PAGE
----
This notion that physical features are indicators of internal qualities is a pervasive element in Frankenstein and its ancestors, and relevant to the discussion of judgmentality, as it provides one of the customary bases for rejection or acceptance. Greek mythology, the foundation of the Prometheus myth, is rife with characters such as Pan and Medusa, whose grotesque bodies accommodate equally grotesque natures. However, in Frankenstein's most influential precursor, Paradise Lost, Milton reverses the traditional mirroring of internal and external ugliness. Northrop Frye has suggested that the romantic era may be typified by a reversal of the traditional distinction between Augustine's angelic heights and Dante's hellish depths ; heights and airy creatures become sources of misery, while caverns and caves become sources of solace. Prometheus Unbound, or Blake's Urizen, with their sky-dwelling tyrants and cavern-born saviors provide perfect examples of this reversal. It might be suggested that Romance, particularly in the context of the gothic, is typified by a similar reversal of ugliness and beauty, & the sympathy due to each. In Frankenstein, as in Paradise Lost, there is not necessarily a direct correspondence between external and internal beauty - in the case of Milton's Satan, quite the reverse is true. Therefore, while Mary is striking a familiar chord in her readers with Victor's protestations of his monster's hideousness, she is also aware that there is room for, even a necessity for, re-interpretation of this traditional device. In short, Mary is denying her protagonist's primary excuse for his behavior: physical repulsion at the hideousness of his 'child'.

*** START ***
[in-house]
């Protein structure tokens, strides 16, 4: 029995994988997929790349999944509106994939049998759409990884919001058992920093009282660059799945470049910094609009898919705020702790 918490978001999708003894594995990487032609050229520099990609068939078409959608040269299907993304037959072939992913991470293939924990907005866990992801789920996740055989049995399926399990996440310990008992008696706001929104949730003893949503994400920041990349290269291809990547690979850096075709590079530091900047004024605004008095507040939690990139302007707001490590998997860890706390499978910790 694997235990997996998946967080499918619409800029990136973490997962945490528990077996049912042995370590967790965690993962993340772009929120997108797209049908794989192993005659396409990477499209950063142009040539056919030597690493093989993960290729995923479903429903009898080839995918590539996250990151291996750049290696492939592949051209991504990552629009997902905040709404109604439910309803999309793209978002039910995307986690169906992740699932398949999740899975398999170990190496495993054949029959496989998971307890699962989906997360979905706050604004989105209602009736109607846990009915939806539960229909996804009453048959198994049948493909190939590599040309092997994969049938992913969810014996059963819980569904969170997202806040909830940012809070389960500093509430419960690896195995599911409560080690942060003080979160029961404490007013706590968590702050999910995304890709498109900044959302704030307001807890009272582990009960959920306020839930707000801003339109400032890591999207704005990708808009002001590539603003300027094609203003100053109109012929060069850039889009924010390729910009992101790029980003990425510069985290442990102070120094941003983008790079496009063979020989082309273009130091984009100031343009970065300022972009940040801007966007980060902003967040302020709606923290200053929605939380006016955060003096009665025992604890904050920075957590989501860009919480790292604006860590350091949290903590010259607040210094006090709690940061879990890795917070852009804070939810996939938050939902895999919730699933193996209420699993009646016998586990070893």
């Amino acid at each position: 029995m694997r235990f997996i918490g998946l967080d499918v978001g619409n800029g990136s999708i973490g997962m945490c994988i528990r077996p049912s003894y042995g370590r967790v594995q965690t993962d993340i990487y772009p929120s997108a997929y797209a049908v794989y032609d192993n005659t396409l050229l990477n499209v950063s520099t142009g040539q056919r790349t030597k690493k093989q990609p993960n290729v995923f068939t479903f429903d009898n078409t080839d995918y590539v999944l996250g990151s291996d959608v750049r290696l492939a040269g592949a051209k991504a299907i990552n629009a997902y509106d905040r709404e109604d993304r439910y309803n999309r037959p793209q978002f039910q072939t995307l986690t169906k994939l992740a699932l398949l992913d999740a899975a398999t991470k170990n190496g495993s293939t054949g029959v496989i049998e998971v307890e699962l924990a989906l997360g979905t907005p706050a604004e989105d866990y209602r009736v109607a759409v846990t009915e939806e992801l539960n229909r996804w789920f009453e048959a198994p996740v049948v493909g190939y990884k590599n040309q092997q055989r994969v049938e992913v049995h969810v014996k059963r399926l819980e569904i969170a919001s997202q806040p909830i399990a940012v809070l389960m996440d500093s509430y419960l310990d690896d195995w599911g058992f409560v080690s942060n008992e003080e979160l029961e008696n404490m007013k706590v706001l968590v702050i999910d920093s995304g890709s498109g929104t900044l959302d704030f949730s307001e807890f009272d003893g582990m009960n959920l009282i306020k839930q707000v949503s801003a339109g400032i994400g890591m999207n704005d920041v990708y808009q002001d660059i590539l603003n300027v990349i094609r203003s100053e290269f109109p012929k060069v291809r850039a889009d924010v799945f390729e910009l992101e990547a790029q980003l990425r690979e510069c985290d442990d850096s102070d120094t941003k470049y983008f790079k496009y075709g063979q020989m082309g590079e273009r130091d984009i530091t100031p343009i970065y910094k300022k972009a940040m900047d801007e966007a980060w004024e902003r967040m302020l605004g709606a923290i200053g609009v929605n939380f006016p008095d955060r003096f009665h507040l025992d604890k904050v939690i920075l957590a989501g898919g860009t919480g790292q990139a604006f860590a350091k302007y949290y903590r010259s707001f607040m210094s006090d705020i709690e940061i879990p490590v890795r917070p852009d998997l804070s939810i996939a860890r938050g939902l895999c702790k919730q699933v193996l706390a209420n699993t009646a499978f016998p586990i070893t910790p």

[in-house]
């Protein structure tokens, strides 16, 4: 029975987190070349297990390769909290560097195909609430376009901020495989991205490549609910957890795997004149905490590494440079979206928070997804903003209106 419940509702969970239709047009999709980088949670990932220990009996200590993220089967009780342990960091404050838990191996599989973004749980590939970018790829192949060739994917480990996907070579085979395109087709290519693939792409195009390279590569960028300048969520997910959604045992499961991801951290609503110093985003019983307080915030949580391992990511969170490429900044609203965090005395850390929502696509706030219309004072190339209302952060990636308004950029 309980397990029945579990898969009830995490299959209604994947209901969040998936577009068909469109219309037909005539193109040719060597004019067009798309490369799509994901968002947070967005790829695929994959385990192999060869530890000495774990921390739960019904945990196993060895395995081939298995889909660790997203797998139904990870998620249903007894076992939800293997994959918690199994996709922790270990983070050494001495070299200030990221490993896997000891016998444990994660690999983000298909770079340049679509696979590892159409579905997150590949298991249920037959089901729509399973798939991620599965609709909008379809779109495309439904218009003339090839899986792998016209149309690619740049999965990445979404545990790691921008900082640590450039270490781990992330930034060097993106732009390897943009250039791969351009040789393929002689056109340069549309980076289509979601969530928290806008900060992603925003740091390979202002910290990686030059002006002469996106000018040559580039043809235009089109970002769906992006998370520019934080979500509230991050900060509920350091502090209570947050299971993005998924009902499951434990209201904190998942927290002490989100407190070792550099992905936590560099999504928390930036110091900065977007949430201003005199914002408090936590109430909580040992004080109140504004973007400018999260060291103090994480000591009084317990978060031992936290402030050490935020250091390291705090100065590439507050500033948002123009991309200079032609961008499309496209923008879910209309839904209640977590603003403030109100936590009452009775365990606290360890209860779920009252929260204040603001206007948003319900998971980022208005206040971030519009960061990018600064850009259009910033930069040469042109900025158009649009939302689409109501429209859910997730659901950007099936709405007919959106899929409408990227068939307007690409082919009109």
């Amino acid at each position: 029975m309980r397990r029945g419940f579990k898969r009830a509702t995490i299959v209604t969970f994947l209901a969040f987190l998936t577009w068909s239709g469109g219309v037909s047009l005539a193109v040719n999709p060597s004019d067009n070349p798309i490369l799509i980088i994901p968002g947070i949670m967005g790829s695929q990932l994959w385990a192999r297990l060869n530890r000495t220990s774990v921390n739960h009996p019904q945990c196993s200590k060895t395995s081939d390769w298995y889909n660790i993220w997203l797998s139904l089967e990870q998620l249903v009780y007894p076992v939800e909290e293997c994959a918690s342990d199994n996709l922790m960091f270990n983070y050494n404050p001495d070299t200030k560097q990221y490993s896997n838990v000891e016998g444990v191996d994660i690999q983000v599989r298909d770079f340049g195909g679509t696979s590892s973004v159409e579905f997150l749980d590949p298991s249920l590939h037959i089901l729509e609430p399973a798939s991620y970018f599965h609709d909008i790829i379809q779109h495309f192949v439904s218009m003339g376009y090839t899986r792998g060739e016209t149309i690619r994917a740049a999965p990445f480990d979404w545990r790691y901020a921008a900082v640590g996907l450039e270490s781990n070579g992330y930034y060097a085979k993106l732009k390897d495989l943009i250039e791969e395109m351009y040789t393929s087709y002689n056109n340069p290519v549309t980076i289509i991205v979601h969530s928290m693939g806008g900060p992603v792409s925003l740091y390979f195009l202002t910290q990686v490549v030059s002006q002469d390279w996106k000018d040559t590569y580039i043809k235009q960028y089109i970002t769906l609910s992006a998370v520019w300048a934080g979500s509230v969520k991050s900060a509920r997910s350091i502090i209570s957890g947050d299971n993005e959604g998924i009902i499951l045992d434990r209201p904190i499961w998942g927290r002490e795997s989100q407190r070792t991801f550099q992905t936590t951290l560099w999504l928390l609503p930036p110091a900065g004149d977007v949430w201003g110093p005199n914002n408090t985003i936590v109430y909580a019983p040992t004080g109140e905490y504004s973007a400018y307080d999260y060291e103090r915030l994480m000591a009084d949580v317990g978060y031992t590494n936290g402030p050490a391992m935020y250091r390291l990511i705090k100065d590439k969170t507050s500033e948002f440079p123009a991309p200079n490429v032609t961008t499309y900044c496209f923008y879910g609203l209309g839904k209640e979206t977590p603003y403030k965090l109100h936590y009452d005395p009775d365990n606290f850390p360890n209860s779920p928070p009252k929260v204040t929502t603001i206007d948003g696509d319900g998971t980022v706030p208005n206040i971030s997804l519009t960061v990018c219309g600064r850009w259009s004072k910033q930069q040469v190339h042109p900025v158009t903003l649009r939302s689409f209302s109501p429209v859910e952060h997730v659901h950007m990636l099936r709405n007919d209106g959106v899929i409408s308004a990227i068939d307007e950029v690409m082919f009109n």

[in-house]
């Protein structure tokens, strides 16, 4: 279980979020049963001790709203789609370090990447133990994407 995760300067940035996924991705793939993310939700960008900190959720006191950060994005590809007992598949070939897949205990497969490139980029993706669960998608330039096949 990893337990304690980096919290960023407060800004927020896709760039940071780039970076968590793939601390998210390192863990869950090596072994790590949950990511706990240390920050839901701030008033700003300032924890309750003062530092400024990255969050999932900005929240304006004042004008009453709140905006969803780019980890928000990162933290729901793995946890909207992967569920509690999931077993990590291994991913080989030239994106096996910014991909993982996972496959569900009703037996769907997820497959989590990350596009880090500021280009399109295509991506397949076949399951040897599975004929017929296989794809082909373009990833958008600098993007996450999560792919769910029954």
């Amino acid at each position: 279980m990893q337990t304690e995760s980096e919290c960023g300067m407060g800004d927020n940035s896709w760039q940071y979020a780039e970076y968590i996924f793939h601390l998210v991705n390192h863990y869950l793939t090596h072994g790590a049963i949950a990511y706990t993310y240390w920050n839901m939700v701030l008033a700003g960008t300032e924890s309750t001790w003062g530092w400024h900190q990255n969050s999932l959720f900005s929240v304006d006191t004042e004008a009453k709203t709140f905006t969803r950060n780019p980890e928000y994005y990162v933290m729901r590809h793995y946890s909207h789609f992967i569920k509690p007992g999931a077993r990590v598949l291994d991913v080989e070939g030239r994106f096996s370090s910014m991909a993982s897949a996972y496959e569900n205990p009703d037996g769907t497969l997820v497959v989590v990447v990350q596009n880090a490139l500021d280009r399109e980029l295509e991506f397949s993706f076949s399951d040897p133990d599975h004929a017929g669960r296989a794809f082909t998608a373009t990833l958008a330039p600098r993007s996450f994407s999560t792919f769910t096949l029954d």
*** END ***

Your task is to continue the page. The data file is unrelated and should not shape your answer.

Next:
By dividing the child-figures in the novel (and, as much as possible, those in Mary's life) into inner and outer aspects, we may begin to see some of Mary's purpose in her presentation of child-parent relationships. The easiest case to examine with this model is that in which the exterior and the interior follow the traditional pattern of direct correlation. Elizabeth is both physically and spiritually beautiful, and as we have seen, Mary Shelley takes care to stress the association between these two aspects: it is her "angelic" features which distinguish her, not her angelic behavior. However, there is some suggestion, even in this most traditional of cases, that the association between inner and outer beauty is more a function of the viewer's expectations and needs than a quality inherent in Elizabeth herself. When Victor aborts his plans to create a bride for the monster, the creature revenges itself upon Henry Clerval. When the stricken scientist returns to Geneva for his marriage to Elizabeth, he describes her in terms completely unlike those in which she has heretofore been portrayed: